Defense key to St. Paul's fast start
In the past two seasons, there has been no better defensive team in the Tri-River Conference than the St. Paul Buckaroos.
But despite well-worn adage that defense wins championships, St. Paul has yet to qualify for the state playoffs, let alone sniff the quarterfinal tournament. That's no shot at the Bucks, who have been among the top teams in the state in the past two years, but rather an indicator of just how good the Tri-River is every year.
"It's so tough to win every night in the Tri-River," SPHS coach Dave Matlock said. "A lot of times it's not something the kids did wrong or (are) not executing, it's just something that happens when you're up against a tough league with great competition every night."
Last year was no different. The Tri-River Conference qualified four teams for the eight-team state tournament in Pendleton; they all finished with a trophy at the end of the season. St. Paul likely could have held its own against that competition, but the maximum number of teams the one league could qualify for the state playoffs last year was four and the Bucks finished fifth.
"We were equally as good as those teams almost, just the odd man out," Matlock said. "How many times do you see four league teams going to the state tournament?"
The Bucks are once again determined to prove they belong among the elite 2A programs in the state and with five wins in as many games, the early returns are positive.
St. Paul is coming off a pair of decisive victories in Southwest Christian School's annual Wildcat Challenge tournament Friday and Saturday in Beaverton. The Bucks faced few challenges in dispatching New Hope Christian and the host Wildcats, winning by margins of 52-7 and 55-18, respectively.
The wins continued a hot start in which St. Paul has held opponents to an average of 20 points a game.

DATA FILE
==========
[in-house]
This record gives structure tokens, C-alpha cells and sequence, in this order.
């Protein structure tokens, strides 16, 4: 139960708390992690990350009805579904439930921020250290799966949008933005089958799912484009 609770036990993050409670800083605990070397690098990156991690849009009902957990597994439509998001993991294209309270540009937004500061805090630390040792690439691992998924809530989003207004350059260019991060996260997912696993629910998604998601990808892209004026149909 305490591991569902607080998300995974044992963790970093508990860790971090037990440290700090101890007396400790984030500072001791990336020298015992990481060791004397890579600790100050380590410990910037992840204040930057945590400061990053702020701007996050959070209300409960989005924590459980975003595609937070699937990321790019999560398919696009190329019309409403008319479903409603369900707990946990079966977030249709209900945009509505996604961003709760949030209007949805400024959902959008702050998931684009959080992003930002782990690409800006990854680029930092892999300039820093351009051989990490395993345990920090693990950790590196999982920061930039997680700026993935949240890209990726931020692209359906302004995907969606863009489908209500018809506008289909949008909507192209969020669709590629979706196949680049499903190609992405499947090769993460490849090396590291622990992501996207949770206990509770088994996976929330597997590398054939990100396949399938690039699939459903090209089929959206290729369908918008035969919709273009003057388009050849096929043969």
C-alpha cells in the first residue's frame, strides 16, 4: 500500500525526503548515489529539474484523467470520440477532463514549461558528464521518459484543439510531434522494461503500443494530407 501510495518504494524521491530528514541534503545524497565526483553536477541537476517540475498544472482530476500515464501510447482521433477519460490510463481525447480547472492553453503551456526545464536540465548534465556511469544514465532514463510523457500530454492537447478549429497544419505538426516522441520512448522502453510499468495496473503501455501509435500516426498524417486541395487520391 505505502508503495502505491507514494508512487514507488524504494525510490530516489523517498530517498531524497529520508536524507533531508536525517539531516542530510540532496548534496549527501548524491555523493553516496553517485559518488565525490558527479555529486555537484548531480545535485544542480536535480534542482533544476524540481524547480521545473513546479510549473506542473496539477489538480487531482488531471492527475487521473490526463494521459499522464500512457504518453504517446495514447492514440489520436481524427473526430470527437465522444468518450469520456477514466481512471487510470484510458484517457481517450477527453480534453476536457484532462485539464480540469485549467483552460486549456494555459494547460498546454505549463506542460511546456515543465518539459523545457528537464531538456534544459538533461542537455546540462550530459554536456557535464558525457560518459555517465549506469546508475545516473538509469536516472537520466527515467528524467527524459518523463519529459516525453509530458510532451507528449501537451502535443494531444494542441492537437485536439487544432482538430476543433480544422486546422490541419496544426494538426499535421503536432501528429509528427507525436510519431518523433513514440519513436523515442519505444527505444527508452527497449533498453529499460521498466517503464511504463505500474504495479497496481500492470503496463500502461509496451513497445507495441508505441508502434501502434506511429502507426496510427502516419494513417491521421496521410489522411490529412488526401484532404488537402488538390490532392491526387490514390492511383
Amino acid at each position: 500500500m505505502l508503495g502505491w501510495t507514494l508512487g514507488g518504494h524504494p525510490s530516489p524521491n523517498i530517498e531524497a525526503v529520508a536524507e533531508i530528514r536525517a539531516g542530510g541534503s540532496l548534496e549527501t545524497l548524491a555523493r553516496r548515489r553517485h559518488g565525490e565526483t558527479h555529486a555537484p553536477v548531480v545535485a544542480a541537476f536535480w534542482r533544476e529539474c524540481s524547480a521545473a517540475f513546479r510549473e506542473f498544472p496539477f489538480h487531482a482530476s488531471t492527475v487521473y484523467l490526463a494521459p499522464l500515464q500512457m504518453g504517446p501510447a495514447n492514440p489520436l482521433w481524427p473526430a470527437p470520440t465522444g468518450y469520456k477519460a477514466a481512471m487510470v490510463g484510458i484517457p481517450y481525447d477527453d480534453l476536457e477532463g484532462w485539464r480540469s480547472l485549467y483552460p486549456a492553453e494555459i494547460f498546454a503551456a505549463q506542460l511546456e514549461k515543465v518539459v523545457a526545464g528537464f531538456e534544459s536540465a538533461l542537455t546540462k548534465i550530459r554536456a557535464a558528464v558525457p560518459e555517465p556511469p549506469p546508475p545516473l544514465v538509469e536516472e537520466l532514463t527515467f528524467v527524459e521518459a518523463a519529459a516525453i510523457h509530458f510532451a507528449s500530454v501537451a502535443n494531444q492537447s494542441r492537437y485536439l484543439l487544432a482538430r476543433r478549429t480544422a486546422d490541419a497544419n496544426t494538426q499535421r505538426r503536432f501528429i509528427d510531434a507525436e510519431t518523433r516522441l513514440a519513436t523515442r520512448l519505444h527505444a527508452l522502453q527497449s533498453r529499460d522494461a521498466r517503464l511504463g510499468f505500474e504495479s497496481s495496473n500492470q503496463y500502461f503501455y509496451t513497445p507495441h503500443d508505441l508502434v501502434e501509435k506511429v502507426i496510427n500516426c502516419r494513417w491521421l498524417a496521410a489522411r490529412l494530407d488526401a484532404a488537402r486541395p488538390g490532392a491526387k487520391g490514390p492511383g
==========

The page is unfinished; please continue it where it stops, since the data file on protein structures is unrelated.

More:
"We've been the leader in giving up the fewest points in the Tri-River when factoring in all 24 games in the past two years," Matlock said. "That was a goal of the team this year, to continue that and be the best defensive team in the Tri-River."
If any criticism can be leveled against the Bucks, it's that they've been unable to keep pace at the other end of the court. That's where this year's team has been different, at least so far.
St. Paul eclipsed 50 points just three times in 24 outings last season, but the Bucks have already matched that total through first five games this winter.
"Offensively this year, we're more efficient and shooting the ball better," Matlock said. "I think that's just the growth and maturity of working hard through summer ball and skill drills."
Another major factor, however, has been the move of all-conference performer Erin Counts from the post to the perimeter, where she can initiate the offense. The move has had a trickledown effect on the rest of the team, allowing other players to take advantage of their individual strengths, like Emma Connor's penchant for crashing the boards.
"She is very gifted with handling the ball and she has great court vision and handling on her passes," Matlock said of Counts. "I want to play her a lot at guard this year because she has that ability to make everyone around her better."
The move has also freed up more space for sophomore post Isabelle Wyss to work closer to the basket without the rest of the team clogging up the paint.
"When Erin draws attention and is able to create shots for people, Isabelle has that space in the middle to get open and Emma is feeding off of that," Matlock said.
With the league opener against Kennedy, as well as games versus defending 2A state champion Monroe and Lost River next week, St. Paul will tested to see just how much they belong in the conversation among the top 2A teams in the state.
"These are games that are a real barometer for us to see if we're the caliber of those final eight teams that we want to get to in Pendleton," Matlock said. "This is our last shot at 2A, so there's really an urgency about our desire to go out there and do that."